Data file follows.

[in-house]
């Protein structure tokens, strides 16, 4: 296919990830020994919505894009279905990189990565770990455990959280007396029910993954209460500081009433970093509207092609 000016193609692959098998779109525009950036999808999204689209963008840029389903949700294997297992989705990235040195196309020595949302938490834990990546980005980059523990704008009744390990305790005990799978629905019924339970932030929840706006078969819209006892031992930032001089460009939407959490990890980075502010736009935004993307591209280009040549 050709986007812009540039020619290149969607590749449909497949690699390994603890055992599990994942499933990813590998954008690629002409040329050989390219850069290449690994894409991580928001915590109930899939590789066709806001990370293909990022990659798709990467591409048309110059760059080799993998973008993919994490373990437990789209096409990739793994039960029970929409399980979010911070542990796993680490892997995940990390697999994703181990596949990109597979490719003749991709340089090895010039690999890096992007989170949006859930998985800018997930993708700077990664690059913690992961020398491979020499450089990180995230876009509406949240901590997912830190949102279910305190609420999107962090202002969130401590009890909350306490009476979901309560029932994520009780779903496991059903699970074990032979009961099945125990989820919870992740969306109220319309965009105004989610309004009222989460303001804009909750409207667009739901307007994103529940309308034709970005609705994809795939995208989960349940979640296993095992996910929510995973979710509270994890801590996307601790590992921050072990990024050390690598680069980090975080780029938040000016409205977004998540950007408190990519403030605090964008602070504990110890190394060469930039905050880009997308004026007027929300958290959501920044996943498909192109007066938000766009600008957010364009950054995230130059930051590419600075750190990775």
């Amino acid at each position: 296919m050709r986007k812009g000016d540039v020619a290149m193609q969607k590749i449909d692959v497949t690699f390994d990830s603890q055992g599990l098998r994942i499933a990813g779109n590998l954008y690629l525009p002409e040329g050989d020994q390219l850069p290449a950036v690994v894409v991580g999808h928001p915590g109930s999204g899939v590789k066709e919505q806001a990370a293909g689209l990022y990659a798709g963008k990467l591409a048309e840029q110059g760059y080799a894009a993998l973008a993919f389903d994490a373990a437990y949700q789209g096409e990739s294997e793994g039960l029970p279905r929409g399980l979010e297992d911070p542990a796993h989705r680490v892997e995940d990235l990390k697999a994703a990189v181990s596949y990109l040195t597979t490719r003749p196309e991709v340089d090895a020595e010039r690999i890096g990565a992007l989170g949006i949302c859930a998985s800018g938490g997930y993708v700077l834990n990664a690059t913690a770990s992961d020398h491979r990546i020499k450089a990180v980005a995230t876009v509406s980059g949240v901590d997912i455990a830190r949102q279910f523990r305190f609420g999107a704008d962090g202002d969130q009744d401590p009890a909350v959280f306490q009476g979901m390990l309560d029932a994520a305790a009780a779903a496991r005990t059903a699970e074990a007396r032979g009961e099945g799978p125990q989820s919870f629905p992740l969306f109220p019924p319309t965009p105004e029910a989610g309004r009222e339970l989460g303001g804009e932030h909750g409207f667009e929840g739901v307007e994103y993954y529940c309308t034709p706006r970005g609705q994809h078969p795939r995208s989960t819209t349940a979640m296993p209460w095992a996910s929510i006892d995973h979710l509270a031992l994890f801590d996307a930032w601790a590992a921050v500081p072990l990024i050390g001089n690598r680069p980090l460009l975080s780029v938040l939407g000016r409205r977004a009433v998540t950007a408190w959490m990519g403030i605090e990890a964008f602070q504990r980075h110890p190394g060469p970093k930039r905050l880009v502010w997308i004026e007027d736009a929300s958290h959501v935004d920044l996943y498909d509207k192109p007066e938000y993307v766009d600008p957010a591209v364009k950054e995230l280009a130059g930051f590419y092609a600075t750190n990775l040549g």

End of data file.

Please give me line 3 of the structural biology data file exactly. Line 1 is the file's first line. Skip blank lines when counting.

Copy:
């Amino acid at each position: 296919m050709r986007k812009g000016d540039v020619a290149m193609q969607k590749i449909d692959v497949t690699f390994d990830s603890q055992g599990l098998r994942i499933a990813g779109n590998l954008y690629l525009p002409e040329g050989d020994q390219l850069p290449a950036v690994v894409v991580g999808h928001p915590g109930s999204g899939v590789k066709e919505q806001a990370a293909g689209l990022y990659a798709g963008k990467l591409a048309e840029q110059g760059y080799a894009a993998l973008a993919f389903d994490a373990a437990y949700q789209g096409e990739s294997e793994g039960l029970p279905r929409g399980l979010e297992d911070p542990a796993h989705r680490v892997e995940d990235l990390k697999a994703a990189v181990s596949y990109l040195t597979t490719r003749p196309e991709v340089d090895a020595e010039r690999i890096g990565a992007l989170g949006i949302c859930a998985s800018g938490g997930y993708v700077l834990n990664a690059t913690a770990s992961d020398h491979r990546i020499k450089a990180v980005a995230t876009v509406s980059g949240v901590d997912i455990a830190r949102q279910f523990r305190f609420g999107a704008d962090g202002d969130q009744d401590p009890a909350v959280f306490q009476g979901m390990l309560d029932a994520a305790a009780a779903a496991r005990t059903a699970e074990a007396r032979g009961e099945g799978p125990q989820s919870f629905p992740l969306f109220p019924p319309t965009p105004e029910a989610g309004r009222e339970l989460g303001g804009e932030h909750g409207f667009e929840g739901v307007e994103y993954y529940c309308t034709p706006r970005g609705q994809h078969p795939r995208s989960t819209t349940a979640m296993p209460w095992a996910s929510i006892d995973h979710l509270a031992l994890f801590d996307a930032w601790a590992a921050v500081p072990l990024i050390g001089n690598r680069p980090l460009l975080s780029v938040l939407g000016r409205r977004a009433v998540t950007a408190w959490m990519g403030i605090e990890a964008f602070q504990r980075h110890p190394g060469p970093k930039r905050l880009v502010w997308i004026e007027d736009a929300s958290h959501v935004d920044l996943y498909d509207k192109p007066e938000y993307v766009d600008p957010a591209v364009k950054e995230l280009a130059g930051f590419y092609a600075t750190n990775l040549g």